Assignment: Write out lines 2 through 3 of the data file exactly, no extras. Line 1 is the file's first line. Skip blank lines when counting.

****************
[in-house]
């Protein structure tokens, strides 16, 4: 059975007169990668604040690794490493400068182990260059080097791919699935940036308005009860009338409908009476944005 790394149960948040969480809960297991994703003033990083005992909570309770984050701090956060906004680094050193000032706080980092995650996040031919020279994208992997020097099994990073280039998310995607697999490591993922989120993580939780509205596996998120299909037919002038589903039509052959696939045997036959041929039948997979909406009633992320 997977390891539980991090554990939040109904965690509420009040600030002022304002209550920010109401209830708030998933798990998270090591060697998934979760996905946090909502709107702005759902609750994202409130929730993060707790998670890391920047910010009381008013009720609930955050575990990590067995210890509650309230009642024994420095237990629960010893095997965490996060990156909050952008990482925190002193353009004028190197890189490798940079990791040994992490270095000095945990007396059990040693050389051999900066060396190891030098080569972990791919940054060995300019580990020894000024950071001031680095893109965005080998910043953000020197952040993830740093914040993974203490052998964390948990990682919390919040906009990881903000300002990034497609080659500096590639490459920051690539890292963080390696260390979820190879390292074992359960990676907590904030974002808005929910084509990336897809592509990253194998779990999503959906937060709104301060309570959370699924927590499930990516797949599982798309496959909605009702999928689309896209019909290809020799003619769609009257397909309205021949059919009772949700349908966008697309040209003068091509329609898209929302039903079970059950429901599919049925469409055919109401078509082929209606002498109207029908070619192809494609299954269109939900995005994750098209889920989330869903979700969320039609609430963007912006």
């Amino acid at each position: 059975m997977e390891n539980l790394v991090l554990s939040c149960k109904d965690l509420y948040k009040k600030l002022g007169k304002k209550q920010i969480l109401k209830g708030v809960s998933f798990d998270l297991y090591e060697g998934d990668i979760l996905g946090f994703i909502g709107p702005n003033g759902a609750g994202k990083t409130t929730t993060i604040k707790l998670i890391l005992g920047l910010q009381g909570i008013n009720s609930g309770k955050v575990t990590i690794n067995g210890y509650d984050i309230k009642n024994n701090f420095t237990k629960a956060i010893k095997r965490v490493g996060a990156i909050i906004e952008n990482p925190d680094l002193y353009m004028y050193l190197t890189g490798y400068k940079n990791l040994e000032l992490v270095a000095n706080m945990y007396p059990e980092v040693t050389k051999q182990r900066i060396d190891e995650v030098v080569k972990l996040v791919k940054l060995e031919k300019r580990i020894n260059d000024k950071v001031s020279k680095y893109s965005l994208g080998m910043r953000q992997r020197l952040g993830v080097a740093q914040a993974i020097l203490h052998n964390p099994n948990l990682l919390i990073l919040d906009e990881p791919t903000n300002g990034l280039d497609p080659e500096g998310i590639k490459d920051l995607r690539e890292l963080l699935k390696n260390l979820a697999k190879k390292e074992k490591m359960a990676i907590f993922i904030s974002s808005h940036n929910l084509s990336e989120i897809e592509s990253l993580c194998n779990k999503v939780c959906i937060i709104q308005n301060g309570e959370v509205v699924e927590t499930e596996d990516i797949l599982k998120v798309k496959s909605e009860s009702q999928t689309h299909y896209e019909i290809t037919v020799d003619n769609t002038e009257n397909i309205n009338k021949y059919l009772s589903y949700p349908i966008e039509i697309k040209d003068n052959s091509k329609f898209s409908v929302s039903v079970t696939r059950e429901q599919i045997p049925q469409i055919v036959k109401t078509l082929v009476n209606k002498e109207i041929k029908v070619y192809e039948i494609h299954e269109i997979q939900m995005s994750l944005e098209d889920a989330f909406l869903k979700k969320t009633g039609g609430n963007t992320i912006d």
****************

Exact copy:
């Protein structure tokens, strides 16, 4: 059975007169990668604040690794490493400068182990260059080097791919699935940036308005009860009338409908009476944005 790394149960948040969480809960297991994703003033990083005992909570309770984050701090956060906004680094050193000032706080980092995650996040031919020279994208992997020097099994990073280039998310995607697999490591993922989120993580939780509205596996998120299909037919002038589903039509052959696939045997036959041929039948997979909406009633992320 997977390891539980991090554990939040109904965690509420009040600030002022304002209550920010109401209830708030998933798990998270090591060697998934979760996905946090909502709107702005759902609750994202409130929730993060707790998670890391920047910010009381008013009720609930955050575990990590067995210890509650309230009642024994420095237990629960010893095997965490996060990156909050952008990482925190002193353009004028190197890189490798940079990791040994992490270095000095945990007396059990040693050389051999900066060396190891030098080569972990791919940054060995300019580990020894000024950071001031680095893109965005080998910043953000020197952040993830740093914040993974203490052998964390948990990682919390919040906009990881903000300002990034497609080659500096590639490459920051690539890292963080390696260390979820190879390292074992359960990676907590904030974002808005929910084509990336897809592509990253194998779990999503959906937060709104301060309570959370699924927590499930990516797949599982798309496959909605009702999928689309896209019909290809020799003619769609009257397909309205021949059919009772949700349908966008697309040209003068091509329609898209929302039903079970059950429901599919049925469409055919109401078509082929209606002498109207029908070619192809494609299954269109939900995005994750098209889920989330869903979700969320039609609430963007912006």
């Amino acid at each position: 059975m997977e390891n539980l790394v991090l554990s939040c149960k109904d965690l509420y948040k009040k600030l002022g007169k304002k209550q920010i969480l109401k209830g708030v809960s998933f798990d998270l297991y090591e060697g998934d990668i979760l996905g946090f994703i909502g709107p702005n003033g759902a609750g994202k990083t409130t929730t993060i604040k707790l998670i890391l005992g920047l910010q009381g909570i008013n009720s609930g309770k955050v575990t990590i690794n067995g210890y509650d984050i309230k009642n024994n701090f420095t237990k629960a956060i010893k095997r965490v490493g996060a990156i909050i906004e952008n990482p925190d680094l002193y353009m004028y050193l190197t890189g490798y400068k940079n990791l040994e000032l992490v270095a000095n706080m945990y007396p059990e980092v040693t050389k051999q182990r900066i060396d190891e995650v030098v080569k972990l996040v791919k940054l060995e031919k300019r580990i020894n260059d000024k950071v001031s020279k680095y893109s965005l994208g080998m910043r953000q992997r020197l952040g993830v080097a740093q914040a993974i020097l203490h052998n964390p099994n948990l990682l919390i990073l919040d906009e990881p791919t903000n300002g990034l280039d497609p080659e500096g998310i590639k490459d920051l995607r690539e890292l963080l699935k390696n260390l979820a697999k190879k390292e074992k490591m359960a990676i907590f993922i904030s974002s808005h940036n929910l084509s990336e989120i897809e592509s990253l993580c194998n779990k999503v939780c959906i937060i709104q308005n301060g309570e959370v509205v699924e927590t499930e596996d990516i797949l599982k998120v798309k496959s909605e009860s009702q999928t689309h299909y896209e019909i290809t037919v020799d003619n769609t002038e009257n397909i309205n009338k021949y059919l009772s589903y949700p349908i966008e039509i697309k040209d003068n052959s091509k329609f898209s409908v929302s039903v079970t696939r059950e429901q599919i045997p049925q469409i055919v036959k109401t078509l082929v009476n209606k002498e109207i041929k029908v070619y192809e039948i494609h299954e269109i997979q939900m995005s994750l944005e098209d889920a989330f909406l869903k979700k969320t009633g039609g609430n963007t992320i912006d």